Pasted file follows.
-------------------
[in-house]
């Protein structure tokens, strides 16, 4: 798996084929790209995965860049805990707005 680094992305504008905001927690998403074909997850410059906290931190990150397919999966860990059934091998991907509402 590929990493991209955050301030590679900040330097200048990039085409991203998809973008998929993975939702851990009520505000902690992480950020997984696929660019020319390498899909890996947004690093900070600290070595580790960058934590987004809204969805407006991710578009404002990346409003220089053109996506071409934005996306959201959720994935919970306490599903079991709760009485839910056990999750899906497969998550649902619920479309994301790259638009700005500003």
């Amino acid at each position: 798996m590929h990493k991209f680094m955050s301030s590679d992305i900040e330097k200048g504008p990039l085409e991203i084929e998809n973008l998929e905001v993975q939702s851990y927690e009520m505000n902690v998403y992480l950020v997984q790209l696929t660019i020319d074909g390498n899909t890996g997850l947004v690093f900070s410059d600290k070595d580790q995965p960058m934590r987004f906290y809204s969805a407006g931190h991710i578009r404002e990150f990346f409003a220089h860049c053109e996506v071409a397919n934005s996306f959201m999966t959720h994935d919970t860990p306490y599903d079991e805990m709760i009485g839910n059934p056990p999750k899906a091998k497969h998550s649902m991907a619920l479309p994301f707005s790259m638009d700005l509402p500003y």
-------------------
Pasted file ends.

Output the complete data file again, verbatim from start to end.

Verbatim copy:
[in-house]
């Protein structure tokens, strides 16, 4: 798996084929790209995965860049805990707005 680094992305504008905001927690998403074909997850410059906290931190990150397919999966860990059934091998991907509402 590929990493991209955050301030590679900040330097200048990039085409991203998809973008998929993975939702851990009520505000902690992480950020997984696929660019020319390498899909890996947004690093900070600290070595580790960058934590987004809204969805407006991710578009404002990346409003220089053109996506071409934005996306959201959720994935919970306490599903079991709760009485839910056990999750899906497969998550649902619920479309994301790259638009700005500003």
């Amino acid at each position: 798996m590929h990493k991209f680094m955050s301030s590679d992305i900040e330097k200048g504008p990039l085409e991203i084929e998809n973008l998929e905001v993975q939702s851990y927690e009520m505000n902690v998403y992480l950020v997984q790209l696929t660019i020319d074909g390498n899909t890996g997850l947004v690093f900070s410059d600290k070595d580790q995965p960058m934590r987004f906290y809204s969805a407006g931190h991710i578009r404002e990150f990346f409003a220089h860049c053109e996506v071409a397919n934005s996306f959201m999966t959720h994935d919970t860990p306490y599903d079991e805990m709760i009485g839910n059934p056990p999750k899906a091998k497969h998550s649902m991907a619920l479309p994301f707005s790259m638009d700005l509402p500003y």